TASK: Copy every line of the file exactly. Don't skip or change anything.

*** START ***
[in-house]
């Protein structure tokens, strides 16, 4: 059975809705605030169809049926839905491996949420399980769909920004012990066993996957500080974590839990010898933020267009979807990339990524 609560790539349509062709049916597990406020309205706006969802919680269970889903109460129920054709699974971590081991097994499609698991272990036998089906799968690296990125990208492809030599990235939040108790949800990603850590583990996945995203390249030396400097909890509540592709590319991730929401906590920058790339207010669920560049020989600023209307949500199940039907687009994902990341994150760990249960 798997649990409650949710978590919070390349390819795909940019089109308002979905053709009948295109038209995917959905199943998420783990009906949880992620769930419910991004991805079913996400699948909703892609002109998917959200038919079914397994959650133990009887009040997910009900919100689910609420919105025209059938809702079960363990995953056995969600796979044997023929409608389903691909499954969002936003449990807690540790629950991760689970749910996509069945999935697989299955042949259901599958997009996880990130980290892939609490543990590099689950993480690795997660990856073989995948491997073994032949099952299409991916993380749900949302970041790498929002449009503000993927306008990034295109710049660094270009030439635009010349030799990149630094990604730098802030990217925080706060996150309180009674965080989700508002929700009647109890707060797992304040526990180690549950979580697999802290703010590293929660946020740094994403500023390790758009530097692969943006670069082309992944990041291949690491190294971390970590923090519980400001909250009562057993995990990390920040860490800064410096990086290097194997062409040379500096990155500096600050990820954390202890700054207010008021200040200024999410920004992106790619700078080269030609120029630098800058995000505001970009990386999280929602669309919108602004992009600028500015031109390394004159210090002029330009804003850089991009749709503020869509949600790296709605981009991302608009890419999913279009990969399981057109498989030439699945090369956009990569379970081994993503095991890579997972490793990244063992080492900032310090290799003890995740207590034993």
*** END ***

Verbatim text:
[in-house]
């Protein structure tokens, strides 16, 4: 059975809705605030169809049926839905491996949420399980769909920004012990066993996957500080974590839990010898933020267009979807990339990524 609560790539349509062709049916597990406020309205706006969802919680269970889903109460129920054709699974971590081991097994499609698991272990036998089906799968690296990125990208492809030599990235939040108790949800990603850590583990996945995203390249030396400097909890509540592709590319991730929401906590920058790339207010669920560049020989600023209307949500199940039907687009994902990341994150760990249960 798997649990409650949710978590919070390349390819795909940019089109308002979905053709009948295109038209995917959905199943998420783990009906949880992620769930419910991004991805079913996400699948909703892609002109998917959200038919079914397994959650133990009887009040997910009900919100689910609420919105025209059938809702079960363990995953056995969600796979044997023929409608389903691909499954969002936003449990807690540790629950991760689970749910996509069945999935697989299955042949259901599958997009996880990130980290892939609490543990590099689950993480690795997660990856073989995948491997073994032949099952299409991916993380749900949302970041790498929002449009503000993927306008990034295109710049660094270009030439635009010349030799990149630094990604730098802030990217925080706060996150309180009674965080989700508002929700009647109890707060797992304040526990180690549950979580697999802290703010590293929660946020740094994403500023390790758009530097692969943006670069082309992944990041291949690491190294971390970590923090519980400001909250009562057993995990990390920040860490800064410096990086290097194997062409040379500096990155500096600050990820954390202890700054207010008021200040200024999410920004992106790619700078080269030609120029630098800058995000505001970009990386999280929602669309919108602004992009600028500015031109390394004159210090002029330009804003850089991009749709503020869509949600790296709605981009991302608009890419999913279009990969399981057109498989030439699945090369956009990569379970081994993503095991890579997972490793990244063992080492900032310090290799003890995740207590034993």